- "In infected dendritic cells (DCs), Ebola virus replicates efficiently and inhibits DC maturation without inducing cytokine expression, leading to impaired T-cell proliferation.
During infection, monocytes/macrophages in the lymphoid tissues are early and sustained targets of this deadly virus. Since these cells usually elicit the response cascade in the acute phage of inflammation, their early infection helps Ebola evade the immune system while subsequently spreading throughout the host.
In addition, infected macrophages release increased amounts of nitric oxide (NO), a gaseous hormone that normally functions in cell communication. However, in high concentrations, NO depresses the mitochondrial membrane potential, causing apoptosis in nearby natural killer cells  (Fig 12).
So far, most of the processes by which Ebola escapes or hampers immune response involve viral structure proteins.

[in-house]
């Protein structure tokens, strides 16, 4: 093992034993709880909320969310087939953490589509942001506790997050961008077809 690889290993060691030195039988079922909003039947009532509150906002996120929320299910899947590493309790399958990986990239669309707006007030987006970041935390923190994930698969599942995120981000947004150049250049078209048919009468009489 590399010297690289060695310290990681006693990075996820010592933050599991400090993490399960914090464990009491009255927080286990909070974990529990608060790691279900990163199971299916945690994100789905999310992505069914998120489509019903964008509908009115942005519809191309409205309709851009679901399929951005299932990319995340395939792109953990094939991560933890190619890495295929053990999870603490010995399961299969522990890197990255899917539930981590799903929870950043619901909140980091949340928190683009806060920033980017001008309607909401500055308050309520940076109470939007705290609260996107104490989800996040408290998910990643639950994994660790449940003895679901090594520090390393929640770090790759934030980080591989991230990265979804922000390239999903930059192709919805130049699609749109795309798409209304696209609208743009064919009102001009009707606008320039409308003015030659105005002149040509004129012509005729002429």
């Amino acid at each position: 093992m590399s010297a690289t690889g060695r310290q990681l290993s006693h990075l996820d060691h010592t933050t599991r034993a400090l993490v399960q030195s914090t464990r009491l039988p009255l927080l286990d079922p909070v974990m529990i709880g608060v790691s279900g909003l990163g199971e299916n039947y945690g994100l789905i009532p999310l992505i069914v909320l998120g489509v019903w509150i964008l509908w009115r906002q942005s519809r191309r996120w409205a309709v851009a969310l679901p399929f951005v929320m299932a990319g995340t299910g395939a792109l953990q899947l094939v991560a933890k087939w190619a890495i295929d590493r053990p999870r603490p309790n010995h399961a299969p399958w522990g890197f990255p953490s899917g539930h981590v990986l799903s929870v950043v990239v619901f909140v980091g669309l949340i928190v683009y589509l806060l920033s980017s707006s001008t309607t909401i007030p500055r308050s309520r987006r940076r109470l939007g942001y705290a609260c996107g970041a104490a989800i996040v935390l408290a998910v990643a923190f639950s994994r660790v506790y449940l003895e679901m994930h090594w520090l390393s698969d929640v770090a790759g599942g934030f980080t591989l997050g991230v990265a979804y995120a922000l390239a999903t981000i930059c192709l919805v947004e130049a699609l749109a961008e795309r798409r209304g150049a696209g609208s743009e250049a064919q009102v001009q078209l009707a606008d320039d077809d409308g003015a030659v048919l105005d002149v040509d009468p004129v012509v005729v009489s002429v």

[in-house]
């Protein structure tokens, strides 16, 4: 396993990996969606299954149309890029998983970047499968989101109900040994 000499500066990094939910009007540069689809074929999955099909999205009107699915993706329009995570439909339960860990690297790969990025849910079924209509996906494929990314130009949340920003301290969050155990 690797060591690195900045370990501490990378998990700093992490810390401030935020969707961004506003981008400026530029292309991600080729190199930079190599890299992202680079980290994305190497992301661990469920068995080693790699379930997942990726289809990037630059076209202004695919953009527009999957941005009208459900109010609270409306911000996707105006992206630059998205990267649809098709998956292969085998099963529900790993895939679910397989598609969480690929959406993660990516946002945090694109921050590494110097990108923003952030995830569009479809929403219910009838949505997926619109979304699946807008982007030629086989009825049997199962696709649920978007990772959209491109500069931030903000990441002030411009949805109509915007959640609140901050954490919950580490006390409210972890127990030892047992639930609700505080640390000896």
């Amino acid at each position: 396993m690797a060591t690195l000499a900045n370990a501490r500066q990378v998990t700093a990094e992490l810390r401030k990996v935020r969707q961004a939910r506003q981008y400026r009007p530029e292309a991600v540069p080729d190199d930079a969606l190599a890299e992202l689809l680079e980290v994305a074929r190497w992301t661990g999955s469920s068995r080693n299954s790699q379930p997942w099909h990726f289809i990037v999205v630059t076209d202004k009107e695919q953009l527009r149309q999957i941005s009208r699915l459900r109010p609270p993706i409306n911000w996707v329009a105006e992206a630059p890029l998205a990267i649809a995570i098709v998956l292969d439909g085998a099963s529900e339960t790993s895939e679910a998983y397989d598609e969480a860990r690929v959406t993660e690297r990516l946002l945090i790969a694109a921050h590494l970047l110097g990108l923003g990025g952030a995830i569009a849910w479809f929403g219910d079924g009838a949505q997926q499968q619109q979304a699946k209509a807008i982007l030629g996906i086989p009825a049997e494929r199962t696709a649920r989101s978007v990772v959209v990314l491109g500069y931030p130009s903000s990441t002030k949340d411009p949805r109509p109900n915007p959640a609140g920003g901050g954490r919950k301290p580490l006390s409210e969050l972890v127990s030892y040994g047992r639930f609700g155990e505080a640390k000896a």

However, other studies have implicated a role of sGP in immune system evasion.
During viral infection, large amounts of proinflammatory cytokines like tumor necrosis factor alpha (TNF-α) are secreted from infected macrophages and cause disruption of the endothelial barrier (Fig 12). Surprisingly, when sGP was administered simultaneously with TNF-α, it caused a recovery of barrier function .
(Comment. sGP is a real blackguard, a snake in the grass)
This suggests an anti-inflammatory role of sGP that helps to explain somewhat mysterious observations during infection. When a patient is suffering from Ebola, tissue destruction can be seen in multiple organs. However, these areas are not infiltrated by leukocytes, which instead appear to congregate within the adjacent vascular system. It appears that the recruitment of neutrophils via an activated endothelium has occurred, but the transmigration process is blocked by the anti-inflammatory effect of sGP .
In addition, sGP shares many neutralizing epitopes with GP, suggesting that this secreted protein may serve as a decoy that absorbs antibodies  (Fig 12).